Azure: It’s not just a nice color
Windows Azure is Microsoft’s entry into the cloud. Microsoft was a little late to really get into the Cloud Computing party when compared to some cloud heavyweights like Amazon AWS (S3, EC2) and Google Apps/App Engine but nevertheless Windows Azure is a very strong entrant in its own right. It is intended to simplify IT management and minimize up-front and ongoing expenses. To this end, Azure was designed to facilitate the management of scalable Web applications over the Internet. The hosting and management environment is maintained at Microsoft data centers. Windows Azure can be used to create, distribute and upgrade Web applications without the need to maintain expensive, often underutilized resources onsite. New Web services and applications can be written and debugged with a minimum of overhead and personnel expense. Azure enables you to easily scale your applications up or down to any size. You only pay for the resources your application uses. Azure is deployed across multiple data centers around the world, enabling you to deploy your applications closer to your customers. The key value for Microsoft shops is that it has unique features for the .NET stack, and is very competitively priced compared to the market leader Amazon or others. It is a compelling value for Startups, smaller shops, or larger corporations who want to host an application (or a proof of concept) at a low entry price with high availability, and possible quick upward scaling.
Why we choose Windows Azure
For the client we implemented Azure for, we had previously built an ASP.NET web application that saw growing traffic; domestically and then internationally. Our client also wanted to expand their product base. We were hosted at the time on a beefy single box dedicated environment. This posed a teaser for technical team, on how the web site could be scaled with increased usage and how the web site will perform with increased data and traffic load. We wanted a hosting environment that would scale up with the increase of site usage and also scale out with the increase of data storage. Of course, we could move to a multi box environment with load balancing etc. but we were already paying large hosting fees for an application that had a lot of users but whose traffic patterns were sporadic (mainly geared around when new products/data came out). We felt it was a good time to look at Cloud computing as a good technical as well as economical alternative.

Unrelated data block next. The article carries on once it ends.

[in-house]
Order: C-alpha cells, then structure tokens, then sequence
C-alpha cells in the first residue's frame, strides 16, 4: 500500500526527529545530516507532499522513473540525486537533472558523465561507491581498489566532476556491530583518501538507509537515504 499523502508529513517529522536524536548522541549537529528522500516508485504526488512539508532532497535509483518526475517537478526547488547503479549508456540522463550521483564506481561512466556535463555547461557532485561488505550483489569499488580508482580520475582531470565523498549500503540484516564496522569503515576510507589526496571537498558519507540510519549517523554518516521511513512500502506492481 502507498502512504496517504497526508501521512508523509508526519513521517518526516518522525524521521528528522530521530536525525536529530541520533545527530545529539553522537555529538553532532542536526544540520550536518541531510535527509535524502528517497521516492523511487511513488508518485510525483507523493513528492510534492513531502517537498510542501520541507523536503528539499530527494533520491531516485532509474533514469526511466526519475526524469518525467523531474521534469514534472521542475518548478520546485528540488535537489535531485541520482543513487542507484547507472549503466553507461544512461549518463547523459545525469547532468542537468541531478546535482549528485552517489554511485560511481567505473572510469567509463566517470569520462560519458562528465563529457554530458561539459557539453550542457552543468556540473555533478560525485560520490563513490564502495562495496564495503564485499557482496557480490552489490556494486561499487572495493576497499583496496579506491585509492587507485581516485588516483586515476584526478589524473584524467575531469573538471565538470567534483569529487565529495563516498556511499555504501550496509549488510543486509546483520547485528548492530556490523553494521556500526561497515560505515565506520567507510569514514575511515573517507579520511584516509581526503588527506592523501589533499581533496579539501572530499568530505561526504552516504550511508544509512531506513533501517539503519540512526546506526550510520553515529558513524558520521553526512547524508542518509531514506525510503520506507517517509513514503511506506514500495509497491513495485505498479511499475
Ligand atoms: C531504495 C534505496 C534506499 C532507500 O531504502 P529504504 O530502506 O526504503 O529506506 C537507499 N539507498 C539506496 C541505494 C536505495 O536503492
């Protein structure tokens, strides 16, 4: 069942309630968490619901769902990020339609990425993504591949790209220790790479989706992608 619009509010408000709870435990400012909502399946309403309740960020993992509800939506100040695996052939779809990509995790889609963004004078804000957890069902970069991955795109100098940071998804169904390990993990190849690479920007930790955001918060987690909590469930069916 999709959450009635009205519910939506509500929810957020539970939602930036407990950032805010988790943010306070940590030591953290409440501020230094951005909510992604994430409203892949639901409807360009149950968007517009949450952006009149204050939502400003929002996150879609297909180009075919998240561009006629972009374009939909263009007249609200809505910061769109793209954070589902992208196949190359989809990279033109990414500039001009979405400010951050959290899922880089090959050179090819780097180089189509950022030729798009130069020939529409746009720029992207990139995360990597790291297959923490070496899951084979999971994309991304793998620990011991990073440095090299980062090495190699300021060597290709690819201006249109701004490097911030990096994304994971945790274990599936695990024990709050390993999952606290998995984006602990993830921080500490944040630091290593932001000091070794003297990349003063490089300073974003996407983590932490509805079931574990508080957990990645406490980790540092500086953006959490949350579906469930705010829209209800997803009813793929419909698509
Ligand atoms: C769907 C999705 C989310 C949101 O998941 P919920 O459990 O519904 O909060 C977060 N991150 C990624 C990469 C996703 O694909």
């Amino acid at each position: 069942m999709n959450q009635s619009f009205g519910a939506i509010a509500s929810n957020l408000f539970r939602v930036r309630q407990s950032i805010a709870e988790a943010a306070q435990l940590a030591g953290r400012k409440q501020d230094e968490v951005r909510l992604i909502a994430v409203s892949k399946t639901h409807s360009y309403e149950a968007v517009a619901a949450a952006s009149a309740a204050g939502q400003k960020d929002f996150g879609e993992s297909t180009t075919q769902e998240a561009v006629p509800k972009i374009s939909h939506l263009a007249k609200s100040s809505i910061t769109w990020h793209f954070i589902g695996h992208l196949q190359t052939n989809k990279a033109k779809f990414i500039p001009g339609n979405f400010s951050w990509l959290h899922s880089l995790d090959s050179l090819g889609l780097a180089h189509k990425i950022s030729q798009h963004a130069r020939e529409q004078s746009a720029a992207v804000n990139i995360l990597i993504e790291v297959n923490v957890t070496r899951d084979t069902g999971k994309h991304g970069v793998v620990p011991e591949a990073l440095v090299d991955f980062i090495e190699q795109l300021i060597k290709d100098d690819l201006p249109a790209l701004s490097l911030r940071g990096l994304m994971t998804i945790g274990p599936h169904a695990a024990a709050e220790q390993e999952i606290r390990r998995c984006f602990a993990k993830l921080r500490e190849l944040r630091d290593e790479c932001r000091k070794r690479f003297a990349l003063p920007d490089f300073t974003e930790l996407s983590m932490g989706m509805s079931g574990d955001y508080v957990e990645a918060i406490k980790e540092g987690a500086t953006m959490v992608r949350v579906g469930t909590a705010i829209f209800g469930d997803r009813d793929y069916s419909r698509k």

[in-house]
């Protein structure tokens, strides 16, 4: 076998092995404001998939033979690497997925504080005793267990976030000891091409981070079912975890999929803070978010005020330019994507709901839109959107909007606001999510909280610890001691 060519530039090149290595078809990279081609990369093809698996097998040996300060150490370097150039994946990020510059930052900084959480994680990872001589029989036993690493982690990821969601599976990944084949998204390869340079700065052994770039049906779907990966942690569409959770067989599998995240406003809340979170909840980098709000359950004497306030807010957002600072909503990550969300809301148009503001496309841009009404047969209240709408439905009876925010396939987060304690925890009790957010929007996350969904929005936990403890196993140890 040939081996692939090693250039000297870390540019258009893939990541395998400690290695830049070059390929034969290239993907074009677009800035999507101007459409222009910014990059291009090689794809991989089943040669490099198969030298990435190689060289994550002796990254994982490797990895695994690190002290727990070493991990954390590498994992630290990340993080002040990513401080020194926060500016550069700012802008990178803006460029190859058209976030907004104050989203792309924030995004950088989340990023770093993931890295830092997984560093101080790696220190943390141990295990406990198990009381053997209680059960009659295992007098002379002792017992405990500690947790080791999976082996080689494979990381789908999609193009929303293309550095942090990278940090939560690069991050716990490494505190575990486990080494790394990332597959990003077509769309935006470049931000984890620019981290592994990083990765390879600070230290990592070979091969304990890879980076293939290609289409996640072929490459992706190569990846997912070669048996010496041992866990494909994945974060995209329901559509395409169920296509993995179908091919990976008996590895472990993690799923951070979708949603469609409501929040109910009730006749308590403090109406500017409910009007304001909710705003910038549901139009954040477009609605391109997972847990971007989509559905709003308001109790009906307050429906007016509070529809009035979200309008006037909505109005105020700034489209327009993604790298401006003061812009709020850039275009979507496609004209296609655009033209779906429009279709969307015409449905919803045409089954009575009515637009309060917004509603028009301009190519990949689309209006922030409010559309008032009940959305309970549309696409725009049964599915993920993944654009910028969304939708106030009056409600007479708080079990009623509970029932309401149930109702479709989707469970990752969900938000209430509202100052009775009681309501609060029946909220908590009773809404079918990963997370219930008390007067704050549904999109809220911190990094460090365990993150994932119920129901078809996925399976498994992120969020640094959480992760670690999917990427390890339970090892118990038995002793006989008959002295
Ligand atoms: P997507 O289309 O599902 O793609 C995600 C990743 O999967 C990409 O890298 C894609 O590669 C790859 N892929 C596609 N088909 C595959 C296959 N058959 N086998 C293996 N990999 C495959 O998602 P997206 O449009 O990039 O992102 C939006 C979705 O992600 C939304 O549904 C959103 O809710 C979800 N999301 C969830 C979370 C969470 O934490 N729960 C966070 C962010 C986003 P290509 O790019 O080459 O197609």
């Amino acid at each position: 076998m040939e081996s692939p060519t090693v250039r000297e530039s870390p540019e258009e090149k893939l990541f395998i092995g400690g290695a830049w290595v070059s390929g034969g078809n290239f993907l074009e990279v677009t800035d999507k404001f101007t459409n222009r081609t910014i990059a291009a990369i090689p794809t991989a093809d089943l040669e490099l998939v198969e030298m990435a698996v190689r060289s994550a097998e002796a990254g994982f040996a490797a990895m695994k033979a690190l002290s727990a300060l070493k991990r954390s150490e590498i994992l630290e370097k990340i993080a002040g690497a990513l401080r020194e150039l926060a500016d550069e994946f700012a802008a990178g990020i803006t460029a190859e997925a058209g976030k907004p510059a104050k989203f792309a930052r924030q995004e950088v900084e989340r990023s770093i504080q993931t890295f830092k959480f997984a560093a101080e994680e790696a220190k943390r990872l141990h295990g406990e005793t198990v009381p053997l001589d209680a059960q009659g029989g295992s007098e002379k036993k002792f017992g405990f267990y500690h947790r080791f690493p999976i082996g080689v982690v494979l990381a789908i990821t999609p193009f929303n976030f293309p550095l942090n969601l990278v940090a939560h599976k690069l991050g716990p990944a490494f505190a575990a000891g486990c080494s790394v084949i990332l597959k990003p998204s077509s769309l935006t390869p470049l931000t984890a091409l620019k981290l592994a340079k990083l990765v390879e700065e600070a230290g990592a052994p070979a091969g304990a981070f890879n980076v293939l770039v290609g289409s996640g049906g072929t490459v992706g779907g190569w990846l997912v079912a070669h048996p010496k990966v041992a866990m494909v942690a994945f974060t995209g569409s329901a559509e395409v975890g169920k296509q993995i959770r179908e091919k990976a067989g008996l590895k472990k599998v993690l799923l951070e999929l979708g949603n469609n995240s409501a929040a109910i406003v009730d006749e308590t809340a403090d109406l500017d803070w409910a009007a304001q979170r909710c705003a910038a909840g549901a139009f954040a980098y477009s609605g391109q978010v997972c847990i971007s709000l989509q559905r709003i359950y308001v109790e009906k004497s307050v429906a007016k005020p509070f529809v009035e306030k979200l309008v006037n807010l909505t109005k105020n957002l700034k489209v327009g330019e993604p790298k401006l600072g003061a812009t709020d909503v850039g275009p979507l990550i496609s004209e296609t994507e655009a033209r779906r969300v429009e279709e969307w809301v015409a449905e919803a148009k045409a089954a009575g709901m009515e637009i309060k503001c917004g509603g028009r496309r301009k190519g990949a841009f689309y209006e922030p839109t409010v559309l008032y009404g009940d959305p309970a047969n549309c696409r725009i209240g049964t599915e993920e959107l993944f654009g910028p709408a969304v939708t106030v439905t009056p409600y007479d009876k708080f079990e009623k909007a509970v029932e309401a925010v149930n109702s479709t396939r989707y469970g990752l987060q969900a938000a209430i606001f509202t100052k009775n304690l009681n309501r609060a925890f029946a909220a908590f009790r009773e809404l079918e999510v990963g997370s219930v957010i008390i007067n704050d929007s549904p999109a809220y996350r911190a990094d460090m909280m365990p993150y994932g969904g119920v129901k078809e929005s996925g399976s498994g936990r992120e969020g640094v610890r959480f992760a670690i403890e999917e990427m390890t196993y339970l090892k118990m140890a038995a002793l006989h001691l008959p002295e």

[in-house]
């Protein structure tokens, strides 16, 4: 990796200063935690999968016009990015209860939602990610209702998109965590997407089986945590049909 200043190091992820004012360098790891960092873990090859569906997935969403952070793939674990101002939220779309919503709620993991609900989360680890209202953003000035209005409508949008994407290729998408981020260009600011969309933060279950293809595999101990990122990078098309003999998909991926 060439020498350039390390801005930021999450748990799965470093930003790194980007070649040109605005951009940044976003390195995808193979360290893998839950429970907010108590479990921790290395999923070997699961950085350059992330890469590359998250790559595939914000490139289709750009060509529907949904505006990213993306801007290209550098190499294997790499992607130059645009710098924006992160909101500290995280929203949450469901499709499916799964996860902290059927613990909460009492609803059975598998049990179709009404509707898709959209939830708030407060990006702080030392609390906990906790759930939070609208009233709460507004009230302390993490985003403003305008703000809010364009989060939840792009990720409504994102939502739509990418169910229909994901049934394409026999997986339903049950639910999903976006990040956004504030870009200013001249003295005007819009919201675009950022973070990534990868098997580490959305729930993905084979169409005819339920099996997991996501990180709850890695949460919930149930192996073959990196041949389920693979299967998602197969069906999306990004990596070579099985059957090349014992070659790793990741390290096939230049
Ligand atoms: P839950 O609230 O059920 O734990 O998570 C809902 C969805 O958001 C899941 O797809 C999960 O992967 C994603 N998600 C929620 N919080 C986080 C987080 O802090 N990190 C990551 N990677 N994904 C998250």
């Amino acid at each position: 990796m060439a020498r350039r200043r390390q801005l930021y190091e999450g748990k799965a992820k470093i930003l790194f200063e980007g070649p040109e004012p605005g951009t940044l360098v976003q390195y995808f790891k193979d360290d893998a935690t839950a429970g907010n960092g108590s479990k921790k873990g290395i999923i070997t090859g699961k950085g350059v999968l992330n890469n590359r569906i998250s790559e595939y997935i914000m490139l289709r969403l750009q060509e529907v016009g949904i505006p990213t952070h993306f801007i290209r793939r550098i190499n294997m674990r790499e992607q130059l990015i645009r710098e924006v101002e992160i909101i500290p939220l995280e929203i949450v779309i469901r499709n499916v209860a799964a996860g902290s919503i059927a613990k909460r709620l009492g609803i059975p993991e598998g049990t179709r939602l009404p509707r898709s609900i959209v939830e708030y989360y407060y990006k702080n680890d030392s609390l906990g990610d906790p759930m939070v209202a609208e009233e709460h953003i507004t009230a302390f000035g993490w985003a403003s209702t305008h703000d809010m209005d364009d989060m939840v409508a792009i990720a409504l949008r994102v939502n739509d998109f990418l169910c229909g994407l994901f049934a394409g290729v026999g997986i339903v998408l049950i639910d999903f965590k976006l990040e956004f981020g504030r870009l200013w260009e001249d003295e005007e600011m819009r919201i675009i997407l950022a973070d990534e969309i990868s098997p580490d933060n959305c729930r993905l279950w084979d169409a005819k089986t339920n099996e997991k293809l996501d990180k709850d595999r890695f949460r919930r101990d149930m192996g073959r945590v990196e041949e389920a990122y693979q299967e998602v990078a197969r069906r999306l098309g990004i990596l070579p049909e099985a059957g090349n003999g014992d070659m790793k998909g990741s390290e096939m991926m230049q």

After doing the cost analysis for upgrading the physical web server and database server to get the performance and scalability, we decided to go for Cloud environment. (More details to come in a follow up post.) Here are some of the immediate benefits:
- Cloud allows you to decrease your costs for building and expanding your on-premises resources
- Depending on how you use it but especially for Platform as a Service or Infrastructure as a Service options, it really cuts down the maintenance and support side of traditional hosting with not having to deal with SQL Server maintenance, OS level patching, IIS settings etc.